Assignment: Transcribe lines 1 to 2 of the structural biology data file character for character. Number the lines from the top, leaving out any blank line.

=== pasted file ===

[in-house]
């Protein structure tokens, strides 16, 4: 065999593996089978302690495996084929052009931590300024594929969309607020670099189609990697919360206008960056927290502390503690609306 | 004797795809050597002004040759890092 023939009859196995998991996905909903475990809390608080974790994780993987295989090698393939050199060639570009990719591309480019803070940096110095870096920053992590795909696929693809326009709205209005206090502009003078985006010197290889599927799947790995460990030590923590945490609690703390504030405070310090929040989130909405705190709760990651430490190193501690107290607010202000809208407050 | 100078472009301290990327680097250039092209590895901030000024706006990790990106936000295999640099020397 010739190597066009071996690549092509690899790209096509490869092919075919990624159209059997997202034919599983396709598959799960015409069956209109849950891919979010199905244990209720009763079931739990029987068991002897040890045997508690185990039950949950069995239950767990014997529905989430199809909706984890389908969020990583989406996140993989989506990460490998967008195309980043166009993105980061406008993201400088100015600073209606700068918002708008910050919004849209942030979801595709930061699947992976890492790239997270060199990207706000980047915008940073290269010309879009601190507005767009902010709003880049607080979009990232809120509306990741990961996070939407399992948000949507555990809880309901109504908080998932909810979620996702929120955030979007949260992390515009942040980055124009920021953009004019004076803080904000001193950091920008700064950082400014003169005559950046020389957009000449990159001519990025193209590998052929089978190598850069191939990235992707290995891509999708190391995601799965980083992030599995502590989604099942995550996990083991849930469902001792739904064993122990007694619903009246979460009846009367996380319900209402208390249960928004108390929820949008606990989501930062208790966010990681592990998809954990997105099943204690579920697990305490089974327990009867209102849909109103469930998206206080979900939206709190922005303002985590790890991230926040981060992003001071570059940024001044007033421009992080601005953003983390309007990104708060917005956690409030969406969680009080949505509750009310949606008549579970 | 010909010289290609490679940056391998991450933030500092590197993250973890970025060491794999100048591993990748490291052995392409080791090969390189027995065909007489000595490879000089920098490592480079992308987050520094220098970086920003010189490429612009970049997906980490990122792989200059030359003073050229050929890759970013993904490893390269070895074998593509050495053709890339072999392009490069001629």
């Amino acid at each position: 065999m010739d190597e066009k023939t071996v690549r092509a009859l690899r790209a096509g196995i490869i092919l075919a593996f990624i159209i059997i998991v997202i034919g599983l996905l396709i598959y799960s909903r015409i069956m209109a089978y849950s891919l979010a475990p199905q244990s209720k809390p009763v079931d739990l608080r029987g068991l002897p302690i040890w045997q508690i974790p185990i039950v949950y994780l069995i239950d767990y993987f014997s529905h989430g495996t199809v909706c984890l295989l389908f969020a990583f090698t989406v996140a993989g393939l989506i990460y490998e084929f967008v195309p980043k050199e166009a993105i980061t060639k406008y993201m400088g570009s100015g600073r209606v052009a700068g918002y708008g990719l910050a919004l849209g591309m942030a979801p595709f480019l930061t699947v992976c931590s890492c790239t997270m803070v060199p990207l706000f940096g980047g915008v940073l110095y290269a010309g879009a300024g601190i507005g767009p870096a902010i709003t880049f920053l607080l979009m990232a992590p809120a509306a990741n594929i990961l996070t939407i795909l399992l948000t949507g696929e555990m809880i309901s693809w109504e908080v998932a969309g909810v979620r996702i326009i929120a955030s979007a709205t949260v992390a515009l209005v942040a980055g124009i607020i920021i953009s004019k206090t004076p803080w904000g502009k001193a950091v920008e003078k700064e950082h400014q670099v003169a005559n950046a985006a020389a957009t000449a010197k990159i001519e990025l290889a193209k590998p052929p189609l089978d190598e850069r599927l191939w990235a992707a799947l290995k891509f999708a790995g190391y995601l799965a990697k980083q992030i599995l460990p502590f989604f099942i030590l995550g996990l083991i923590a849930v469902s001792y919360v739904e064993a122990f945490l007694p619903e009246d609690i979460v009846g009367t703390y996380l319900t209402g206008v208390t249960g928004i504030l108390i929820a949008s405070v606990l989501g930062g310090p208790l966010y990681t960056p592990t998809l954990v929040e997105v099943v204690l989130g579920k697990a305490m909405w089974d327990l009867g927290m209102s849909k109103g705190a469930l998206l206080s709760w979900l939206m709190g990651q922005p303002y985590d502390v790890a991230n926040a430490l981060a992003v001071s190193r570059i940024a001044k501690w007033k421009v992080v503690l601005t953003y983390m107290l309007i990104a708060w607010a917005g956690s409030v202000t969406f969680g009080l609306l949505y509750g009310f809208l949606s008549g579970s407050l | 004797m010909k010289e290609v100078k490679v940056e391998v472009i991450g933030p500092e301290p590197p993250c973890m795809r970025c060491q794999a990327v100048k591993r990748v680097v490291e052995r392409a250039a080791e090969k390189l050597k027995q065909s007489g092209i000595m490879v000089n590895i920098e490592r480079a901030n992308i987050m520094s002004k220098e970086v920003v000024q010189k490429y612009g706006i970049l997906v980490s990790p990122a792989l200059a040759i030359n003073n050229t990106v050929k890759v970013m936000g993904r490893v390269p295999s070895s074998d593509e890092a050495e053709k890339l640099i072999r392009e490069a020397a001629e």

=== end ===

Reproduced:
[in-house]
């Protein structure tokens, strides 16, 4: 065999593996089978302690495996084929052009931590300024594929969309607020670099189609990697919360206008960056927290502390503690609306 | 004797795809050597002004040759890092 023939009859196995998991996905909903475990809390608080974790994780993987295989090698393939050199060639570009990719591309480019803070940096110095870096920053992590795909696929693809326009709205209005206090502009003078985006010197290889599927799947790995460990030590923590945490609690703390504030405070310090929040989130909405705190709760990651430490190193501690107290607010202000809208407050 | 100078472009301290990327680097250039092209590895901030000024706006990790990106936000295999640099020397 010739190597066009071996690549092509690899790209096509490869092919075919990624159209059997997202034919599983396709598959799960015409069956209109849950891919979010199905244990209720009763079931739990029987068991002897040890045997508690185990039950949950069995239950767990014997529905989430199809909706984890389908969020990583989406996140993989989506990460490998967008195309980043166009993105980061406008993201400088100015600073209606700068918002708008910050919004849209942030979801595709930061699947992976890492790239997270060199990207706000980047915008940073290269010309879009601190507005767009902010709003880049607080979009990232809120509306990741990961996070939407399992948000949507555990809880309901109504908080998932909810979620996702929120955030979007949260992390515009942040980055124009920021953009004019004076803080904000001193950091920008700064950082400014003169005559950046020389957009000449990159001519990025193209590998052929089978190598850069191939990235992707290995891509999708190391995601799965980083992030599995502590989604099942995550996990083991849930469902001792739904064993122990007694619903009246979460009846009367996380319900209402208390249960928004108390929820949008606990989501930062208790966010990681592990998809954990997105099943204690579920697990305490089974327990009867209102849909109103469930998206206080979900939206709190922005303002985590790890991230926040981060992003001071570059940024001044007033421009992080601005953003983390309007990104708060917005956690409030969406969680009080949505509750009310949606008549579970 | 010909010289290609490679940056391998991450933030500092590197993250973890970025060491794999100048591993990748490291052995392409080791090969390189027995065909007489000595490879000089920098490592480079992308987050520094220098970086920003010189490429612009970049997906980490990122792989200059030359003073050229050929890759970013993904490893390269070895074998593509050495053709890339072999392009490069001629």